"Your workbook for writing journal articles is revolutionizing the way younger scholars perceive academic publishing and radically transforming their level of access to it (and consequently to the profession)."
—Email from reader to author, June 2010
"Great Job! (I bought two more for friends). Chapter three on the argument is truly so simple it is insightful."
—Email from reader to author, May 2010
"Your book makes me very enthusiastic about writing and gives me lots of positive energy. I recommend this book to all of my research friends. Thank you very much for writing this wonderful book!"
—Email from reader to author, March 2010
"A terrific new workbook for academic publication. Wendy's guidance has been a tremendous help to me, and the book is great for grad students, junior faculty, or anyone who wants to learn how to write and publish more effectively.
—Email from reader to author, March 2009
Advance Praise for the Workbook
"A comprehensive, well-written and beautifully organized book on publishing articles in the humanities and social sciences that will help its readers write forward with a first-rate guide as good company."
—Joan Bolker, author of Writing Your Dissertation in Fifteen Minutes a Day
“Humorous, direct, authentic … a seamless weave of experience, anecdote, and research.”
—Kathleen McHugh, professor and director of the UCLA Center for the Study of Women
Description of the Workbook
Wendy Laura Belcher’s Writing Your Journal Article in 12 Weeks: A Guide to Academic Publishing Success is a revolutionary approach to enabling academic authors to overcome their anxieties and produce the publications that are essential to succeeding in their fields. Each week, readers learn a particular feature of strong articles and work on revising theirs accordingly. At the end of twelve weeks, they send their article to a journal. This invaluable resource is the only guide that focuses specifically on publishing humanities and social science journal articles.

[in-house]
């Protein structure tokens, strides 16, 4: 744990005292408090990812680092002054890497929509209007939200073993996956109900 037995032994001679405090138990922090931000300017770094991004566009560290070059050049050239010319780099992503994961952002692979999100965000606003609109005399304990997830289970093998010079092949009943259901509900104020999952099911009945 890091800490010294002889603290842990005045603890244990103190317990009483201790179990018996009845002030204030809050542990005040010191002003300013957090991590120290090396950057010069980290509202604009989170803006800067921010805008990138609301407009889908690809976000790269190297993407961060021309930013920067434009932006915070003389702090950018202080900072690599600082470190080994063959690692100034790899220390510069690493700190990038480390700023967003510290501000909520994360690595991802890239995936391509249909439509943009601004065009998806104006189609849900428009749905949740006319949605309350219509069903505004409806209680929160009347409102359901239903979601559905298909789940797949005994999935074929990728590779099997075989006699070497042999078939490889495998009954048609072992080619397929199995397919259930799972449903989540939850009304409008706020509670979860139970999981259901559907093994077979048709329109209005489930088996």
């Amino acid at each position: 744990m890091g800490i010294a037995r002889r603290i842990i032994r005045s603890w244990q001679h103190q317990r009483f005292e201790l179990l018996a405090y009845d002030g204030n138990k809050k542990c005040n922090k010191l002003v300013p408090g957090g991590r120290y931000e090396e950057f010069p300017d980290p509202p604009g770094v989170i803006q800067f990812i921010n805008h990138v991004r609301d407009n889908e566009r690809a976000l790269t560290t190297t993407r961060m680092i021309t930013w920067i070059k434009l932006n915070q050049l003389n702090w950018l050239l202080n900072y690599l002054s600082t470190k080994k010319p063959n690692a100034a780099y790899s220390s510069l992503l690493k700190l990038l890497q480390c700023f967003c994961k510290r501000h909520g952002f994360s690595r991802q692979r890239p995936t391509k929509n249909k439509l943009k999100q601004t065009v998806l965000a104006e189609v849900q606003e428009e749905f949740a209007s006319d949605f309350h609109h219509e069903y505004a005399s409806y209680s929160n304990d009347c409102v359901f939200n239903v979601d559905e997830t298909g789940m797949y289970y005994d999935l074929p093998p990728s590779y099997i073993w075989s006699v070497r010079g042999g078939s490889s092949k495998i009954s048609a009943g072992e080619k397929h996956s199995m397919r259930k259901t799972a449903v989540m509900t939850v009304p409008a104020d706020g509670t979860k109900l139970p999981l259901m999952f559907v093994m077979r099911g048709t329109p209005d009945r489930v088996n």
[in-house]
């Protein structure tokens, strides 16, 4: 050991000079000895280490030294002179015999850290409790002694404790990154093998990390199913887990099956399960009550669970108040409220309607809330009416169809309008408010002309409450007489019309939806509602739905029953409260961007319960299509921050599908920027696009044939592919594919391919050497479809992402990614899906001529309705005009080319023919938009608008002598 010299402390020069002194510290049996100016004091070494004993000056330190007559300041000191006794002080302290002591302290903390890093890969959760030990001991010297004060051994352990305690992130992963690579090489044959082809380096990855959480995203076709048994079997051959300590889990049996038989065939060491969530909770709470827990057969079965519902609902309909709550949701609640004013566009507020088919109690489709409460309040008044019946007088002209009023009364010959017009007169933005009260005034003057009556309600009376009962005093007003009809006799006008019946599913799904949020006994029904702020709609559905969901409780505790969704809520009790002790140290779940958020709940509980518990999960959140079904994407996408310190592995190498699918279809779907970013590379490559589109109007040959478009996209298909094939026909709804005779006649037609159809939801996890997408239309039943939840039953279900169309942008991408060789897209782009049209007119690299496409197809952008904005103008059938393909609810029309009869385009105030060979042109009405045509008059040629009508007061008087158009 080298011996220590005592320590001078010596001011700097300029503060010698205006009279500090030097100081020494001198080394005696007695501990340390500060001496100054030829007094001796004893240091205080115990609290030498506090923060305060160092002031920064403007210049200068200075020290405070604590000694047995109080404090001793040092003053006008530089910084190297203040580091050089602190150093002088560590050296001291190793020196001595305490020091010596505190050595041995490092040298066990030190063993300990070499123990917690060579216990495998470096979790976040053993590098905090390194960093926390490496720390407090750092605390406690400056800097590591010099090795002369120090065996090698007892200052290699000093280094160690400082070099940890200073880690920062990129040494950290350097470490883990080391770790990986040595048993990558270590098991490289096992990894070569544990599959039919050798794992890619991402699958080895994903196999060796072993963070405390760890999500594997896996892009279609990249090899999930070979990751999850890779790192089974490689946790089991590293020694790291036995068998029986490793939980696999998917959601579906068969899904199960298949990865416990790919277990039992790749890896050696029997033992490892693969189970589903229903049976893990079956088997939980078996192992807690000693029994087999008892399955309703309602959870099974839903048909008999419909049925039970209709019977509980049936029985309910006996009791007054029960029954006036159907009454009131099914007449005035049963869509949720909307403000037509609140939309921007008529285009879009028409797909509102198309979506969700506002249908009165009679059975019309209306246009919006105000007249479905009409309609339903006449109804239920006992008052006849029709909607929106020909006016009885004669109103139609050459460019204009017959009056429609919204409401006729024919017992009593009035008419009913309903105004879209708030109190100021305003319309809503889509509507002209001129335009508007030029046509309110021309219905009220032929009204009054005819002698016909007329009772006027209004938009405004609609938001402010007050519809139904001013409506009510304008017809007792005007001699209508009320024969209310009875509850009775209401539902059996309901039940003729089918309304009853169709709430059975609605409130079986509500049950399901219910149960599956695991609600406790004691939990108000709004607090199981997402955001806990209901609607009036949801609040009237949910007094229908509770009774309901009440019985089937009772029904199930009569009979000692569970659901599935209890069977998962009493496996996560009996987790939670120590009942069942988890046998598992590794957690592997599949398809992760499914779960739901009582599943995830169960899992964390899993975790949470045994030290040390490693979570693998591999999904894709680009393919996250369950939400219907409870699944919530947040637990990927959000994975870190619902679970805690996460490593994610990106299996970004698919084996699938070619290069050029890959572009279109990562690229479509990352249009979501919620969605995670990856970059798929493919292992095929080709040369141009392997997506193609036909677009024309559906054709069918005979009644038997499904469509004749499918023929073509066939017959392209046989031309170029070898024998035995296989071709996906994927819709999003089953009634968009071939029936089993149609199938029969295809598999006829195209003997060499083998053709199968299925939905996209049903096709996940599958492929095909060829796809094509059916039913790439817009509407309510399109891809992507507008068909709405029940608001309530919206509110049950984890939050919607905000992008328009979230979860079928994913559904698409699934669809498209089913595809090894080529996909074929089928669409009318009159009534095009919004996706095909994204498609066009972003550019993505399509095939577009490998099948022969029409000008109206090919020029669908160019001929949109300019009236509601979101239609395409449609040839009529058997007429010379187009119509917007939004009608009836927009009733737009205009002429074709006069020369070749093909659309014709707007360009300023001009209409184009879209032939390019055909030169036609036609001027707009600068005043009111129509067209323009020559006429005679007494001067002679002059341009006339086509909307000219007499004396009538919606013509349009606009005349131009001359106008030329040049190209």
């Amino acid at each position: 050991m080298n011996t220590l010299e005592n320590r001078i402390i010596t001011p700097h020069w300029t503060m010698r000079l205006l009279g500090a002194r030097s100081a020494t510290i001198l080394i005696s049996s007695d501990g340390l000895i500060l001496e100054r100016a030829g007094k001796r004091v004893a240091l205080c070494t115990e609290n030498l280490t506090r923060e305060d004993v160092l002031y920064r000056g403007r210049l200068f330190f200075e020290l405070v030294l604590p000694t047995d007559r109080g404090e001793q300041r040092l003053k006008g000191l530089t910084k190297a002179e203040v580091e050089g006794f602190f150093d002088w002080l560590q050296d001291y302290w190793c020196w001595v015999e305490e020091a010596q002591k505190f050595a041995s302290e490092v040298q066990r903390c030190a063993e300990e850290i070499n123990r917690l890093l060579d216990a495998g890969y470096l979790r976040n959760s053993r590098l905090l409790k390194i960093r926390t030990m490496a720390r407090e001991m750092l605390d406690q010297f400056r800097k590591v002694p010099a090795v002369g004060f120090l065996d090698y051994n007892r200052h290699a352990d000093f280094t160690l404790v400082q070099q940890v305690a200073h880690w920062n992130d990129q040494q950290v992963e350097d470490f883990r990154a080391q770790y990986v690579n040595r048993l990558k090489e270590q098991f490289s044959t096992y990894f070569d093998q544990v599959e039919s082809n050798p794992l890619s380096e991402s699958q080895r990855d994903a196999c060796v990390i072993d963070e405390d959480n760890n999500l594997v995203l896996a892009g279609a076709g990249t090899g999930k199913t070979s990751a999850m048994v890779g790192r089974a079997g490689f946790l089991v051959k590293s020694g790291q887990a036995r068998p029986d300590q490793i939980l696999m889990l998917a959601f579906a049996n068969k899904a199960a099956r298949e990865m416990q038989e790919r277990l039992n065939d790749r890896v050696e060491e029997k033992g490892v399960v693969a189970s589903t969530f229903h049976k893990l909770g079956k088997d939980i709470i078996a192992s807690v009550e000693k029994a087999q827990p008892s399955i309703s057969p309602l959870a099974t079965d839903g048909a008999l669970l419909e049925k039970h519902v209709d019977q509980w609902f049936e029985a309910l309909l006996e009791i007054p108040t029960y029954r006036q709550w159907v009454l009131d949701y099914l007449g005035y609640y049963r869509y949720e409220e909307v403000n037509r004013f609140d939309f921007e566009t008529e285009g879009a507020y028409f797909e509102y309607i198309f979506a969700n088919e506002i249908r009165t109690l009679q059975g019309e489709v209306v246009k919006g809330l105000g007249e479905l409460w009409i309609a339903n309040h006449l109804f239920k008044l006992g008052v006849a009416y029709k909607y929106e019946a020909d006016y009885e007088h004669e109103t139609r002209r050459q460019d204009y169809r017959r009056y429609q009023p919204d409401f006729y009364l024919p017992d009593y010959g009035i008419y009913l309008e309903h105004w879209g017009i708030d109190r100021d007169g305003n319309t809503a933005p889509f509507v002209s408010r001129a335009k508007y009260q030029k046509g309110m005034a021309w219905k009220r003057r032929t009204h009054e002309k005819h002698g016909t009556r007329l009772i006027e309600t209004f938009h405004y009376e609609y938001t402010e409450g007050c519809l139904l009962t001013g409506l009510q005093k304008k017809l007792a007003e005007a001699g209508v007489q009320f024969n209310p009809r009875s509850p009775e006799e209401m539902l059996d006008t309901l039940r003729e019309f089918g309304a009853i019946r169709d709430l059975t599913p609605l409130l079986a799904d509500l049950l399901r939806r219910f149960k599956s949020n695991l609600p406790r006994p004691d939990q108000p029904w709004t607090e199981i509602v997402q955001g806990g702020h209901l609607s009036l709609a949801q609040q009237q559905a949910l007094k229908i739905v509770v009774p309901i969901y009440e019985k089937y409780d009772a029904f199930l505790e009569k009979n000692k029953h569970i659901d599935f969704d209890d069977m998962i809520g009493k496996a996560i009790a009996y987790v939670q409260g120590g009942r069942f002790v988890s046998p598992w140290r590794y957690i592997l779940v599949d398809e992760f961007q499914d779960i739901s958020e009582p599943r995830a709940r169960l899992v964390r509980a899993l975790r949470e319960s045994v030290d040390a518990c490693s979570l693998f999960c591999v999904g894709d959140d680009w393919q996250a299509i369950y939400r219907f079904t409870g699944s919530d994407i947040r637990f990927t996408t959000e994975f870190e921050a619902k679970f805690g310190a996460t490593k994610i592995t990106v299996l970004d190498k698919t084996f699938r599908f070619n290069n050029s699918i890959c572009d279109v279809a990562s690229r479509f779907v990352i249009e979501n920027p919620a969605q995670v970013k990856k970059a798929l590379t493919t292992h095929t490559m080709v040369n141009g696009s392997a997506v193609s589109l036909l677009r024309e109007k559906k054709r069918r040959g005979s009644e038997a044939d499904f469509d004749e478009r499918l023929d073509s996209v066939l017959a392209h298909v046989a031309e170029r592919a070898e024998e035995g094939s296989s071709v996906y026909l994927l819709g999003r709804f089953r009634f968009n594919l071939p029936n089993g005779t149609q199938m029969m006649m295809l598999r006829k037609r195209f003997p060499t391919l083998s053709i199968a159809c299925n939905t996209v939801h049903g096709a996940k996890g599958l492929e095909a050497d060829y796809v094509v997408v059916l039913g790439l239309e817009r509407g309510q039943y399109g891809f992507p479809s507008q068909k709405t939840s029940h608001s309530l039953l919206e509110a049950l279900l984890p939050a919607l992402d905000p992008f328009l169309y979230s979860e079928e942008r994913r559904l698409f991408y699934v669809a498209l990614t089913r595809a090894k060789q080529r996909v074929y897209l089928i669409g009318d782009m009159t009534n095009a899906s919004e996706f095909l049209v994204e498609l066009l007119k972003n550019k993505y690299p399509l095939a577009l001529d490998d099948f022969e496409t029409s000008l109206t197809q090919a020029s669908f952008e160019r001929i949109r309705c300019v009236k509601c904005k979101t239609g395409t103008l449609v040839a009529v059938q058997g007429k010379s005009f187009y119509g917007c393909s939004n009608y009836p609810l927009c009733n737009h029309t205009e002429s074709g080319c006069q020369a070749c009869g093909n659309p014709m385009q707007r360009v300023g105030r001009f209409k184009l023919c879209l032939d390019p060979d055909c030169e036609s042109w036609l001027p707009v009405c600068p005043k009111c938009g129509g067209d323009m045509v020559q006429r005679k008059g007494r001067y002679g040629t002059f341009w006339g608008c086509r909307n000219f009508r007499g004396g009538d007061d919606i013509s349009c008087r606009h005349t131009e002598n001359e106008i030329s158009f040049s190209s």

- Has a proven record of helping graduate students and professors get published: This workbook, developed over a decade of teaching scholarly writers in a range of disciplines at UCLA and around the world, has already helped hundreds to publish their articles in peer-reviewed journals.
- Demystifies the academic publishing process: This workbook is based on actual research about faculty productivity and peer review, students’ writing triumphs and failures, as well as the author’s experiences as a journal editor and award-winning author.
- Proceeds step by manageable step: Within the context of clear deadlines, the workbook provides the instruction, exercises, and structure needed to revise a classroom essay, conference paper, dissertation chapter, master’s thesis, or unfinished draft into a journal article and send it to a suitable journal.
- Targets the biggest writing challenges: This workbook focuses squarely on the most difficult tasks facing scholarly writers, such as getting motivated, making an argument, and creating a logical whole.
Writing Your Journal Article in Twelve Weeks can be used individually or in groups, and is particularly appropriate for graduate student professional development courses, junior faculty orientation workshops, post-doc groups, and journal article writing courses.
Wendy Laura Belcher is assistant professor of African literature at Princeton University in the Department of Comparative Literature and Center for African American Studies. She has taught journal article writing workshops in North America, Europe, and Africa.
Table of Contents
- Introduction: Using This Workbook
- Goals of the workbook. History of the workbook. Philosophy of the workbook. Pedagogy of the workbook. General instructions. Using the workbook according to your temperament, discipline, or career stage. Using the workbook by yourself, with a writing partner, in a writing group, with coauthors, or to teach a class. Feedback to the author.
- Week 1: Designing Your Plan for Writing
- Instruction: Understanding feelings about writing. Keys to positive writing experiences. Designing a plan for submitting your article in twelve weeks.